Balancing Life and Writing (or how not to do it)

balance

Work/life balance. It’s the goal we strive toward – the Stanley cup at the end of a season – yet sometimes, it seems more of an urban myth. Has anyone ever achieved the fabled work/life balance? How do you obtain something so challenging when you add a time consuming activity like writing into the mix? Good question. Let me know when you have the answer!

In all seriousness, this is a topic I struggle with at the best of times. How to juggle a busy job with kids, house chores, animals, friends, a husband, reading, and down time (not in order of importance of course!) and then adding writing on top of it all? For me personally, it’s a matter of compromise. I focus on the area of my life that demands attention most, but generally that means another aspect ends up suffering – then I focus on the area that suffered and the cycle goes on… and on. Is it perfect? Hell no. But then again, what in life truly is? It’s an ever evolving process, and one I’m constantly tweaking.

over and over

If I were to use one word to describe my writing process, I’d probably use the word “sporadic”. Over the past few years, I noticed my writing settled into a basic pattern. During the fall and winter I write like heck (because it’s cold, miserable, and hurts to breathe outside), and come summer time I start revising, since work at the clinic amps up and the kids demand more of my time with outdoor activities (since it’s not dark at 5pm anymore!) which makes the process of drafting harder for me. I work best when on a deadline. No excuses, just get down and get ‘er done. (Which is why I’m forever grateful to PitchWars and Nanowrimo, my revising and drafting incentives)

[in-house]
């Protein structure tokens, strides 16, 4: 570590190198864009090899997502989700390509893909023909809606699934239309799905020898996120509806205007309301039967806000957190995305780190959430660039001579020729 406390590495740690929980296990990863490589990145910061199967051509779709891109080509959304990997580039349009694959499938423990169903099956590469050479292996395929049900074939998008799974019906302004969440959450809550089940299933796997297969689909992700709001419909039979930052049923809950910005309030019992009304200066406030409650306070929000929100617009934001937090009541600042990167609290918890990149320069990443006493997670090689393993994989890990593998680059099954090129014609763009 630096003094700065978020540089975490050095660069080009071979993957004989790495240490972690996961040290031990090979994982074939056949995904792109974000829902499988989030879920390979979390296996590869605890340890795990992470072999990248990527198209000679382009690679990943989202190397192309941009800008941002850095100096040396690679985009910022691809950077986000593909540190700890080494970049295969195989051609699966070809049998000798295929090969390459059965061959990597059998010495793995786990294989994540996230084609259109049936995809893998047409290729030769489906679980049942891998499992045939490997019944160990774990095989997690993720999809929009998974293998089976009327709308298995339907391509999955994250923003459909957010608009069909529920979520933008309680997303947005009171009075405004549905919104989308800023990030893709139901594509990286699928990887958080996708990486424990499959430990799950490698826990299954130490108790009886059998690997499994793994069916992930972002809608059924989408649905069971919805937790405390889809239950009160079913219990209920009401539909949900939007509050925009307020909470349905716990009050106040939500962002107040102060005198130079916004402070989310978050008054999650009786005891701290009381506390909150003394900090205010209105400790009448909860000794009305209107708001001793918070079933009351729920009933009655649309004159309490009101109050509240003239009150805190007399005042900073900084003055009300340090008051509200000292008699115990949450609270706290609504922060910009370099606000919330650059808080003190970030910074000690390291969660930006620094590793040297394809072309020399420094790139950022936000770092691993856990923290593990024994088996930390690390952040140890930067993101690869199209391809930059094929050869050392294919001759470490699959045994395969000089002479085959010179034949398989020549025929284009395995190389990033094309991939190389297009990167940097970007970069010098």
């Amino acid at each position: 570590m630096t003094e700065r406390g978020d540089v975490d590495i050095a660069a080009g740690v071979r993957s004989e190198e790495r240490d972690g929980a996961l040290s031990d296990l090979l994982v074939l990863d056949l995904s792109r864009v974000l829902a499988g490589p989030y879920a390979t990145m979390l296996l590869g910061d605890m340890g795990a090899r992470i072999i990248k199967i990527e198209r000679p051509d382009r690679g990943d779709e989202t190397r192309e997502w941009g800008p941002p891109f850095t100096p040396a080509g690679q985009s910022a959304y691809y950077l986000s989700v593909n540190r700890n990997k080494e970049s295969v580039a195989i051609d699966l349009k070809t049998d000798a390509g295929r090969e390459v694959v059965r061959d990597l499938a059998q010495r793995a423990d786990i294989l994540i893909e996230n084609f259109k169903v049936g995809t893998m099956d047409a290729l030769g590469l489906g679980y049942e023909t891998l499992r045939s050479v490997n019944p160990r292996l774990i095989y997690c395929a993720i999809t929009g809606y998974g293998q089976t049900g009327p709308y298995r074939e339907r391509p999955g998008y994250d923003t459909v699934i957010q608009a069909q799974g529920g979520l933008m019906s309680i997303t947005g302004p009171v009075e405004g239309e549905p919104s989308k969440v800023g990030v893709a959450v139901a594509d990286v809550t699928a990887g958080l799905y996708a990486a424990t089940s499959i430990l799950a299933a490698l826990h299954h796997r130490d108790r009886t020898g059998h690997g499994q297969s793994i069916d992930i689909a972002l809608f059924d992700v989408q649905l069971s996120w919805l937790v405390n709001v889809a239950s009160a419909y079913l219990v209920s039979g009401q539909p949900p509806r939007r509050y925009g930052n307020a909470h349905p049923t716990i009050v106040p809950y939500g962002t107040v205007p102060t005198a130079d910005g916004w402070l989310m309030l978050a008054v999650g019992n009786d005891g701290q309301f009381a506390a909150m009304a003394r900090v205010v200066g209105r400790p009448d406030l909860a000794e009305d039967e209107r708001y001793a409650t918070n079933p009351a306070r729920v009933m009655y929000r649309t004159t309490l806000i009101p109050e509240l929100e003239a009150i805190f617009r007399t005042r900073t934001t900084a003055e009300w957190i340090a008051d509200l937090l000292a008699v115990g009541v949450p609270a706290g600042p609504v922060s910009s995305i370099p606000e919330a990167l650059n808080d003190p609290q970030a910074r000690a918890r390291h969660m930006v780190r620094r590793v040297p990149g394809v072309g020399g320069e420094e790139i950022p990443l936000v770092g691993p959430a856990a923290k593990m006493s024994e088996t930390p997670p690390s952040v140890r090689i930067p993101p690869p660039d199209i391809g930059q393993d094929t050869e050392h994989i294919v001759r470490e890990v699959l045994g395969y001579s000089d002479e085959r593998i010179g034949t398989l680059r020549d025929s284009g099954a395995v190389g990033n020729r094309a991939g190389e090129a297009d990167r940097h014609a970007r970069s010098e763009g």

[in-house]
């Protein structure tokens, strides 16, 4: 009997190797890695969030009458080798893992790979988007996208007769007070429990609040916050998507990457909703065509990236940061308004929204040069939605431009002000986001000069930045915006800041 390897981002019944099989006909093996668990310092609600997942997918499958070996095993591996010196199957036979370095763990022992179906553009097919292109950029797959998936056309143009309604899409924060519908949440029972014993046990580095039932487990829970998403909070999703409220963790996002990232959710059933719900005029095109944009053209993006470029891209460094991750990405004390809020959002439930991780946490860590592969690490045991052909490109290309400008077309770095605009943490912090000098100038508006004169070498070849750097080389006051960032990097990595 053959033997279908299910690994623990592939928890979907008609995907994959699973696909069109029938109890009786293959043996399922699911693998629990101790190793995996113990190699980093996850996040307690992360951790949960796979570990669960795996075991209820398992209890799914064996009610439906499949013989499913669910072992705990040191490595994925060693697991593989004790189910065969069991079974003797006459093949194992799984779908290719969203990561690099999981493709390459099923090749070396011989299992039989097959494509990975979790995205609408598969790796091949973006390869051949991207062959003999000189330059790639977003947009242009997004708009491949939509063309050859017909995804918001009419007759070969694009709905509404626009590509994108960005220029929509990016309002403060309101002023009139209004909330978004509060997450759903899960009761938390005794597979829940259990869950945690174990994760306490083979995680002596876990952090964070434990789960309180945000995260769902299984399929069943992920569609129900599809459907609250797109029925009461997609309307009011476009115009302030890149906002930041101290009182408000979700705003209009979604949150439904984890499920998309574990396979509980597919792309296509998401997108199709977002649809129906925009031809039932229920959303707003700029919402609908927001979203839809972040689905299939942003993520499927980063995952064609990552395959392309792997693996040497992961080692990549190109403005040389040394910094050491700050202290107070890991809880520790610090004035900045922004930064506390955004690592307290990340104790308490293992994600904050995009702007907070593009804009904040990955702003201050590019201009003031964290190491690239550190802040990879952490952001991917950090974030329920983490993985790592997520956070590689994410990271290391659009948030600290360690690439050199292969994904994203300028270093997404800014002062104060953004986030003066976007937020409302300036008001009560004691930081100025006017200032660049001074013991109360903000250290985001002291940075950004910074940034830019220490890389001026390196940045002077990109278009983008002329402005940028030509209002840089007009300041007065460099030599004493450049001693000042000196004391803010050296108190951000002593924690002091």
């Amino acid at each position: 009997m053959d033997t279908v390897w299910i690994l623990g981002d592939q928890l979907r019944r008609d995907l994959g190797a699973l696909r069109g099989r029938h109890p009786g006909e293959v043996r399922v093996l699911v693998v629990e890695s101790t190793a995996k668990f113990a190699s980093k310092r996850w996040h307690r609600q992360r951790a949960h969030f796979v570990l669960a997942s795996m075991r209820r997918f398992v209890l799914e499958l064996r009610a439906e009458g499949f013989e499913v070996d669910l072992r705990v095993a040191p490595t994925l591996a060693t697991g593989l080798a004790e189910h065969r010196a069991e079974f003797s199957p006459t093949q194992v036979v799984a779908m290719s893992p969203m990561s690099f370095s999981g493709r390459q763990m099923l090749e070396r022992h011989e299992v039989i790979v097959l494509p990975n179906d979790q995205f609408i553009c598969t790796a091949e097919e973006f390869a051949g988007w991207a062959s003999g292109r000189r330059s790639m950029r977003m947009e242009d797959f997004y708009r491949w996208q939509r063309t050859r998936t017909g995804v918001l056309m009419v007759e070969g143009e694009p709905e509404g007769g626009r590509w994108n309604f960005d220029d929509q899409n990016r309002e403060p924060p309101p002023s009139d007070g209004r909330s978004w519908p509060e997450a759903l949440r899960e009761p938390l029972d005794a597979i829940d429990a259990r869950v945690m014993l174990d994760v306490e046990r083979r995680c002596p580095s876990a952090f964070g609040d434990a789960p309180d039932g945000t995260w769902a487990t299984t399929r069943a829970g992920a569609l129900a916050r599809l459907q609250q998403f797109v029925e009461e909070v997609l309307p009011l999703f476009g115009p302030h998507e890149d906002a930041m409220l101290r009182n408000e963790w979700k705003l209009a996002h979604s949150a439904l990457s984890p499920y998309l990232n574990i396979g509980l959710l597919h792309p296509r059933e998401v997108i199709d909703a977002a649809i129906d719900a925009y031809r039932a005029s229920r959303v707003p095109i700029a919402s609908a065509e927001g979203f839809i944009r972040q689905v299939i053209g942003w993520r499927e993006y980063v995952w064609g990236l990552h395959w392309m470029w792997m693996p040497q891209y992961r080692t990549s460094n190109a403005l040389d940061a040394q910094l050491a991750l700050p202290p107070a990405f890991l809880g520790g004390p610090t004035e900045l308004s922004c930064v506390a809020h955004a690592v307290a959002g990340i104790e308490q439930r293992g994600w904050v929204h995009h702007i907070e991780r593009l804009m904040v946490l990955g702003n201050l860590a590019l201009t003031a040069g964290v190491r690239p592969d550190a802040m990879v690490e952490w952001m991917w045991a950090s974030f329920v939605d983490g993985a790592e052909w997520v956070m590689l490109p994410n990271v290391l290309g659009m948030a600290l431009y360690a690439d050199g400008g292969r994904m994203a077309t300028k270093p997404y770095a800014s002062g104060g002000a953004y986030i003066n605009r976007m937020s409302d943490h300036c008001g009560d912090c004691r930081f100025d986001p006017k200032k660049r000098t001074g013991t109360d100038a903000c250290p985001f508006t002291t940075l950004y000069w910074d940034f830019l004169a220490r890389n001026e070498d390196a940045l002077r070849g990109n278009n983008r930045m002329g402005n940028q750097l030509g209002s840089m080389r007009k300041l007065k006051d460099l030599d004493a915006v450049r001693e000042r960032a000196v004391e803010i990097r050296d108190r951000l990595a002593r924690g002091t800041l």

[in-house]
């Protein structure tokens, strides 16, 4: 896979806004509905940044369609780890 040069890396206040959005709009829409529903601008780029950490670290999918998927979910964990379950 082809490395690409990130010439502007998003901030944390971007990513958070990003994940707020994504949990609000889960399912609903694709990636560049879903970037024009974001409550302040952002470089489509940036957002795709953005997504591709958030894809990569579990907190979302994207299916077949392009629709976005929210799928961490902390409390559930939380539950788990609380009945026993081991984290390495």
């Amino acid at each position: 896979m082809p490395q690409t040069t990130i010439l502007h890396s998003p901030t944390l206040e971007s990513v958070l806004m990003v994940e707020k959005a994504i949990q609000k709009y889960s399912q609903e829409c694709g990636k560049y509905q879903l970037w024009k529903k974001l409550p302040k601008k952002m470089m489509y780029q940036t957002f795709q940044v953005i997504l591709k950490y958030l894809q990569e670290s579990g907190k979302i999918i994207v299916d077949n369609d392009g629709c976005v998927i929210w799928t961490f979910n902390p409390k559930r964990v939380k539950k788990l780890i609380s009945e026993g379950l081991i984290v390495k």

So do I have it all figured out? Not yet. Maybe someday. For now, I’ll just keep hacking away to find little moments where I can work on my passion in the hopes that one day I can share it with the world. Until then, I’ll be curled up in a cozy corner of my couch on cold, wintry days typing away to my heart’s content – or revising in a swath of sunlight with a cool iced tea on sweltering summer days (and always surrounded by my unruly but loving brood).

booklet

 

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2 thoughts on “Balancing Life and Writing (or how not to do it)

  1. I thought I had it all figured out recently. My children are in bed by 7pm and I tend to shut down around 10pm so over 7 days I have approximately 21 hours waking time to myself which in theory sounds great doesn’t it? Nope nope nope. Adding into that I need to do odd jobs and chores, go to the gym, spend time with my cats and husband it’s probably around 13-14 hours. That’s roughly 2 full working days if I looked at my spare time as a job. Then taking into account food breaks, toilet trips, stretching legs and minor distractions (messaging people) it’s realistically about 10 hours.

    There are so many days I’d love to just write at lunch time and spend the whole afternoon going through the priority list but it can only happen after 7pm and it’s very frustrating like you say. I find the key to staying focused is to think 200 words written in a session is better than sitting on the sofa doing nothing. Eventually the word count piles up and then the sense of achievement kicks in. Hope you are able to pour more time into it then I can.

    Liked by 1 person

  2. I love how you look at it, and I agree! It’s how I finished my first and second book — just a few words when I could squeeze in the time, and more when I had larger chunks of availability. But it is hard, and it does take dedication — good thing it’s something we love doing!

    Like

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